Today I saw an excellent video on the topic of forgiveness that I believe is worth circulating. In it, Allen Parr, the host of YouTube channel THE BEAT (~1 million subscribers), addresses the topic from a Christian perspective. Parr first clarifies what forgiveness is NOT. Forgiveness, he argues, does not mean the absence of pain. However, resentment and the desire for revenge only magnify the original wound. Forgiveness is also NOT reconciliation. Reconciliation may or may not be possible and appropriate, depending on the situation.
The four steps to forgive are 1-) Trust God to deal with them (“I will repay”). Forgiveness, it follows, is an act of faith in God, whereas resentment is an act of disbelief; 2-) Clearly communicate your pain to the person who has hurt you (whenever possible). This releases you, informs them, and keeps them from hurting others; 3-) Pray for the person, wishing them well, in obedience to God, which is the ultimate sign of having forgiving someone; and 4-) Stop talking negatively about the person, which is the ultimate sign of NOT having forgiven someone.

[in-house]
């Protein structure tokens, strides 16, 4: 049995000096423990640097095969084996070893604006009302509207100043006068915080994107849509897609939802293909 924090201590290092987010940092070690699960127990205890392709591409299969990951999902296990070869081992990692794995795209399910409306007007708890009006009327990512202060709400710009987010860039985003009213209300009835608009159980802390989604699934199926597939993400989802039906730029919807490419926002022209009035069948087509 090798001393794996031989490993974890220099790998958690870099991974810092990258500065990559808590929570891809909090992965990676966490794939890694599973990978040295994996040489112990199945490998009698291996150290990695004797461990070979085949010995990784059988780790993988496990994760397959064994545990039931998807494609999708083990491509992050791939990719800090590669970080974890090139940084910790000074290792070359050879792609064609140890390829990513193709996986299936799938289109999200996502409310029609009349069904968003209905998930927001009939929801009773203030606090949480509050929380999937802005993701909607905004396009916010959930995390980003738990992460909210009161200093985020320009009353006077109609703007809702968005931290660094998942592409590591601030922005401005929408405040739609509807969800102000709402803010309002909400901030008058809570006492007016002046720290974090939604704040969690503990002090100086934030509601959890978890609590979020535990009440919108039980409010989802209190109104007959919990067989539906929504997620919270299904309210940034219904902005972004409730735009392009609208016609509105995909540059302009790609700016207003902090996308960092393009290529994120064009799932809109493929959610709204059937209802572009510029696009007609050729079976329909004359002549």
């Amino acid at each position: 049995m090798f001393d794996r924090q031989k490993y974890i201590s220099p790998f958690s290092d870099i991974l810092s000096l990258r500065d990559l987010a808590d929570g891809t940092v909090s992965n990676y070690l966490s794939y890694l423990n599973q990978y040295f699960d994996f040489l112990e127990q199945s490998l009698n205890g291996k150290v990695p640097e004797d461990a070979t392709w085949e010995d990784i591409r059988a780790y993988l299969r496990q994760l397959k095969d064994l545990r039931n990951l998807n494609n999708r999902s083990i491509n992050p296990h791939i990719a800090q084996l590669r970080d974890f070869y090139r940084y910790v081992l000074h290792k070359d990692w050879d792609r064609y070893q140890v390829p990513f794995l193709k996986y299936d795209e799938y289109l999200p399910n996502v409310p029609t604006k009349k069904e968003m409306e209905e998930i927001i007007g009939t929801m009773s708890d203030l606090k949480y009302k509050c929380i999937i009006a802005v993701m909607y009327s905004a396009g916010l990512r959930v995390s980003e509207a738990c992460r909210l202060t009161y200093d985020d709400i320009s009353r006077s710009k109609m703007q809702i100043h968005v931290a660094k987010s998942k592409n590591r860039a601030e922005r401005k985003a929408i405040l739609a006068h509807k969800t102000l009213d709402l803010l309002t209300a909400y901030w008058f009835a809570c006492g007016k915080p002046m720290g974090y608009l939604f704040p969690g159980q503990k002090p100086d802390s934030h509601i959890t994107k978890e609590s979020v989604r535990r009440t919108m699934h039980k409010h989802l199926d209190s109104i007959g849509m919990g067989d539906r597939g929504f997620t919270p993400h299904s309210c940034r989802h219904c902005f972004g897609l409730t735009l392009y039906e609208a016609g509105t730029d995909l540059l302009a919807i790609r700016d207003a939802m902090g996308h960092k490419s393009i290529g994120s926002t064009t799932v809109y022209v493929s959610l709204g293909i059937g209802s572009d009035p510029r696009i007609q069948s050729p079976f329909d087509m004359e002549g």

It is impossible for any person to act beyond their current level of consciousness.Eckhart Tolle
To add my own summary of Christian forgiveness: Humbly suffer the pain they caused you without adding to it resentment and the desire for revenge. Let God deal with the wrongdoer as an act of faith (“I will repay.”) And pray for mercy like Jesus on the cross when he said “Father, forgive them for they know not what they do.” For there is always a real sense in which people who hurt us “know not what they do,” or can’t really help it due to their present level of consciousness.
Understand that when we don’t forgive, we’re really only hurting ourselves. I heard a great quote that said, “Unforgiveness is like drinking a poison and yet expecting someone else to die.” In other words, this person has already hurt you, and yet you’re continuing to allow them to hurt you by giving them control over your own happiness, your own joy, and your own peace of mind.Allen Parr
Check out the complete video and my transcript below!